Maybe one day I’ll meet a group of unicyclist close by and someone would have that and I’d give it a try to see if it’s worth it. For now I just ride, keeping it simple.


Surprisingly, shorter cranks made my kh street saddle possible. I also found shorter cranks easier to rotate so my rpm went up, smoother to go up hills (referring to 127mm, I’ve not gone shorter to say), and the friction in the groins go way down.

If you’re getting back to the 36, I’d say it’s better to try to static mount (parallel to floor).

One other thing I found out, but while I do jumps and stuff on my 26, the pedal is in the middle of my foot. If you put it at the ball of your foot, you get more reach as well.

I think someone also said it, it’s just probably that your preference has changed over time and the way you ride so now that you’re back on the 36, it just seems really weird. I think before you change anything, you should just ride it for a few days. It’s late night, hope you don’t mind me getting a little chatty :stuck_out_tongue:

Thank you for all of the replys people has been a great help =). Managed to get out yesterday on it again, all I’ve done is put some extra insoles in my shoes and slightly alter my seat angle, I tilted it up slightly thus getting my bum a bit lower and flatter on the seat.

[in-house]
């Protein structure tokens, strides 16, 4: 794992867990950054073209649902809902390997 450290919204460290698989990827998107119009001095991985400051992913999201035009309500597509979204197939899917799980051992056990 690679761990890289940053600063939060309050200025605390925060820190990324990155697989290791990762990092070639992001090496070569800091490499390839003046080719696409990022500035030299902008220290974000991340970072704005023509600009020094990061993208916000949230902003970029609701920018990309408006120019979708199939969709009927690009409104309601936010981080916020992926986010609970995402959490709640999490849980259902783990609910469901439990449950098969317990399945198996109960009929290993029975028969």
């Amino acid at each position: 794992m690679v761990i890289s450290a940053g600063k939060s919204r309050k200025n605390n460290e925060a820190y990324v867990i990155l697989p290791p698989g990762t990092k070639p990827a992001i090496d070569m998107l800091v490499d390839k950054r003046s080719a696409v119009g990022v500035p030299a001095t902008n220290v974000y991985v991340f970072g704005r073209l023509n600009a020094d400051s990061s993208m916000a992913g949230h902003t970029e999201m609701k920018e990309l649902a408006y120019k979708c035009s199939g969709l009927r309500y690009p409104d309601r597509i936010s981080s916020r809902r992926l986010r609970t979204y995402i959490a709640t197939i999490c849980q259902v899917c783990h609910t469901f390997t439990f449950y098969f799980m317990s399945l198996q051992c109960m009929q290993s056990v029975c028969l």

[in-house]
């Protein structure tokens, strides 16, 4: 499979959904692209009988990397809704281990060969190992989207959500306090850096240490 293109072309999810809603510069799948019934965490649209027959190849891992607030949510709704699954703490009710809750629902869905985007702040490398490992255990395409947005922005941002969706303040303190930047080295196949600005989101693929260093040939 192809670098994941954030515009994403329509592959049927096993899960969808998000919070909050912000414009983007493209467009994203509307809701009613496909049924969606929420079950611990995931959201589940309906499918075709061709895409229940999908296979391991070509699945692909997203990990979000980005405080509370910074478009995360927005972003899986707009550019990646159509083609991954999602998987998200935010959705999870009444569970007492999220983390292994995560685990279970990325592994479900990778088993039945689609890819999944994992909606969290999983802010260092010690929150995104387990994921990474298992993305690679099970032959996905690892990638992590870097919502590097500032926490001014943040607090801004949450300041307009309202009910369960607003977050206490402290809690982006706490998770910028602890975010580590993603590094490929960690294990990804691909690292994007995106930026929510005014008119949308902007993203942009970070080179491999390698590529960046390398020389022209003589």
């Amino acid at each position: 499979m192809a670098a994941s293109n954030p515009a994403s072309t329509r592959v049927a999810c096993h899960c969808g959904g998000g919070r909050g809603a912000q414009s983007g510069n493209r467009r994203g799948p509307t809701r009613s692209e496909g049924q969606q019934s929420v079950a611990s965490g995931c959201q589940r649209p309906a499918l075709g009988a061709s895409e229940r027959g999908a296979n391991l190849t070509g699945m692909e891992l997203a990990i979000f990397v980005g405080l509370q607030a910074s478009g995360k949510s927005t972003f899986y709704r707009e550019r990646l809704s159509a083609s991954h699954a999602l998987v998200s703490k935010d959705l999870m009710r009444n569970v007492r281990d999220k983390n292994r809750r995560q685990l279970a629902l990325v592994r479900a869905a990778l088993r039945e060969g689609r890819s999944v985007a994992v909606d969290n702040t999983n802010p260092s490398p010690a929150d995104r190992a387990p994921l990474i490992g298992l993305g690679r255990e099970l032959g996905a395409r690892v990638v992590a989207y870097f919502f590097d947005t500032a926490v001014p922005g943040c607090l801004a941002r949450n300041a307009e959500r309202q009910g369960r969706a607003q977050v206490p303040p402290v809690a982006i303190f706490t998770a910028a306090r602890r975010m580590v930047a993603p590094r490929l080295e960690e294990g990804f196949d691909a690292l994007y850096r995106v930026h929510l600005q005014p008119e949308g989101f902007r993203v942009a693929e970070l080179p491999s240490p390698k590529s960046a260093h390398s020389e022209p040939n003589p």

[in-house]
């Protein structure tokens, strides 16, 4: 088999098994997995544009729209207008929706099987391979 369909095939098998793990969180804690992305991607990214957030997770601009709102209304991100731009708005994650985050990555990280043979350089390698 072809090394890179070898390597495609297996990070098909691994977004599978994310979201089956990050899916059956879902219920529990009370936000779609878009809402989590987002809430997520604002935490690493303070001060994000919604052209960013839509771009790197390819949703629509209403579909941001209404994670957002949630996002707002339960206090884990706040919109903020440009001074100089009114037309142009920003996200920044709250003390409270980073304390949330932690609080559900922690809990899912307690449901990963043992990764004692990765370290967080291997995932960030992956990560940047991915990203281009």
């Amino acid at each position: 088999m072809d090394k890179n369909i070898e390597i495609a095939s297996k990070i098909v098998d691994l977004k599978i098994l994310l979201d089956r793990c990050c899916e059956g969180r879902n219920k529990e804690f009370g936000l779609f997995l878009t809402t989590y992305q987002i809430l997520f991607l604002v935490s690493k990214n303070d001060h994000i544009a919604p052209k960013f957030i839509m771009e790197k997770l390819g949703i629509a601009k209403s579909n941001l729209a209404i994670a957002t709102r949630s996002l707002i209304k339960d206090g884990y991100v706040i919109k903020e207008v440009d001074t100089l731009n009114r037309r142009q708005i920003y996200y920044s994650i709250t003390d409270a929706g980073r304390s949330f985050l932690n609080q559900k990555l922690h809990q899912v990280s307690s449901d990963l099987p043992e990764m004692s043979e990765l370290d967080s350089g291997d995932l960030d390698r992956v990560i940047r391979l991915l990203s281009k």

Unfortunately I cannot even think about buying shorter cranks at the moment due to having moved and buying an hs33 brake for it. So yesterday I rode around a park near Manchester just inside a basketball court with fence around it, I rode about half a mile inside it in circles and figures of eight, with no problems. I then moved onto the path and set off (adrenaline pumping) I rode around 100m before the overwhelming urge to jump off hit, and I did jump off at speed. I can’t seem to get past this urge to jump off, I’m ok if there is something near me I can stop at but in the open I’m terrified. This is rather annoying considering how much I used to ride!!
Ah well I must keep practicing and hopefully be back on the roads in no time!
Cheers for the support guys =)

I have a scientifical explanation! You’re 27… As you may not know, 27 is the age where whatever fearlessness which was remaining from your crazy youth / teenage years is now entirely gone. You’re now officially an adult. Which is why so many rock stars can’t stand life anymore and disappear at 27. :smiley:

That fear is a new thing that helps preserving the integrity of your body. You may overcome it, but as us old folks, it’ll now take longer to learn a new crazy skill like unicycling. But of course you can, and the trick is to grow up without growing old.

(of course, there’s nothing scientifical about that, but I liked that explanation. :sunglasses: )

That is a brilliant reply, and oh so very true unfortunately!! These past few years I haven’t pushed myself enough in such ways it’s going to take a while to get used to it again!! I shall update my progress as and when it happens.

Stop analysing it and just ride it. One day soon you will forget there was a problem.